Lena Headey and Thomas Dekker in The Sarah Connor Chronicles by Joe Viles/Fox
With the Fox network, it's often all about the mid-season, the time when shows like American Idol and 24 come along to rescue the network from its fall doldrums. Not that it's impossible for any of Fox's September newcomers to catch on. The Kelsey Grammer/Patricia Heaton sitcom Back to You looks very commercial. The situation is admittedly tougher for the downbeat New Orleans crime drama K-Ville or the murky supernatural crime drama New Amsterdam (about an immortal detective) to buck the odds and be a factor come January. While it's possible one or both may hit its mark, you can't help but feel that they might as well be titled "Placeholder 1" and "Placeholder 2" (shades of last fall's Vanished, Justice and Standoff).Once again, Fox is holding back one of its biggest guns (literally) for January. Easily the most anticipated show on the network's lineup is The Sarah Connor Chronicles (look for the word Terminator to be added to the title before it premieres): a high-octane, big-budge...
How much cult cachet does Jericho have?
Three years ago, TV Guide dared to compile a list of the Top 25 Cult Shows Ever, a veritable who's who of programs that got people talking — and in many cases still had them talking long after the final episode aired. The litmus tests were many. These are the types of shows that make normal folk Romulan-fluent, series that inspire what can only be called worship. The faithful collect everything from action figures (and perhaps way too many of them) to yellowing scripts obtained by any means necessary. They attend conventions in fangs or blue skin or with Hurley's numbers tattooed in disturbing places.
Spurred on by the successful campaign to get Jericho plucked from the postapocalyptic ashes and returned to CBS' 2007-08 slate, TV Guide revisited that years-old countdown, asking ourselves such tough questions as: Is Lost too
As you will see detailed in the Friday, June 29 Interviews & Features column, TV Guide presents the Top Cult Shows Ever, an updated "best of" list that is sure to ignite conversation and debate both of which we encourage at this blog set up just for the occasion.* Denotes a newcomer to the list since our previous 2004 countdown30) Strangers with Candy (1999-2000) *29) Absolutely Fabulous (1994-2003)28) Stargate SG-1 (1997-2007) *27) H.R. Pufnstuf (1969-1971)26) Mary Hartman, Mary Hartman (1975-1978)25) Firefly (2002-2003) *24) Twin Peaks (1990-1991)23) Dark Shadows (1966-1971)22) Doctor Who (1963-present)21) Freaks and Geeks (1999-2000)20) The Avengers (1966-1969)19) Quantum Leap (1989-1993)18) Veronica Mars (2004-2007) *17) Beauty and the Beast (1987-1990)16) Babylon 5 (1994-1998)15) Family Guy (1999-present)14) Battlestar Galactica (2003-present) *13) Mystery Science Theater 3000 (1989-1999)12) Pee-Wee's Playhouse (1986-1991)11) Jericho (2006-present) *10) Xena: Warrior...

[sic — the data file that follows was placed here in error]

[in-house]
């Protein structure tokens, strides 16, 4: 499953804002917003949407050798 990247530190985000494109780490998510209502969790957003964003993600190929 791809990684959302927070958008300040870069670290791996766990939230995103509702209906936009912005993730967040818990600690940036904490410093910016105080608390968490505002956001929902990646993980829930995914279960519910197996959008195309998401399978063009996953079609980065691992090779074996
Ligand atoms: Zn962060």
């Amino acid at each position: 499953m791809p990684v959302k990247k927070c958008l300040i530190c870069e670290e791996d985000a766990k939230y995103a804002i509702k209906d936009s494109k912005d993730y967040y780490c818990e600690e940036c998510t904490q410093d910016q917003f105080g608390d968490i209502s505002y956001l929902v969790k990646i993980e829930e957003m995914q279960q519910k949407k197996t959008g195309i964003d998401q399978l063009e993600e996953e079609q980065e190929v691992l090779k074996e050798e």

Nathan Fillion and Kristin Lehman, Drive
Rob and Amber wouldn't survive a day in this sprawling journey. Premiering Sunday at 8 pm/ET before settling into its Mondays-at-8 time slot, Fox's Drive takes a wide swatch of types — played by Nathan Fillion, Dylan Baker, Kevin Alejandro, Taryn Manning and Kristin Lehman, to name only a few — then raises the flag on a super-mysterious, super-secret underground cross-country race. Giving the assorted strangers their driving papers (in the form of compelling if not always life-threatening reasons to race) is a man known only as Mr. Bright (played by
Question: : I know you've given up on Fox's existing serialized dramas, but how do you feel about the potential of Fox's mid-season entry Drive? My wife and I have enjoyed all of the TV series to which producer Tim Minear has been attached, and have been Nathan Fillion fans since Firefly. But considering Fox's halfhearted commitment to Minear's last three shows (The Inside, Wonderfalls and the aforementioned Firefly), does Drive even stand a chance? The premise appears to be interesting, but I'm not sure how sustainable it could be over multiple seasons. Or does the fact that it's a Tim Minear show airing on Fox practically guarantee that sustainability won't even be tested? We just don't want to get attached to another show that will be canceled before all of the filmed episodes have even aired, then have to wait a year to buy the DVD set.
Answer: This kind of reasoning always baffles me. Live in the moment, people. Don't worry about what Fox may or may not do down the road. Drive is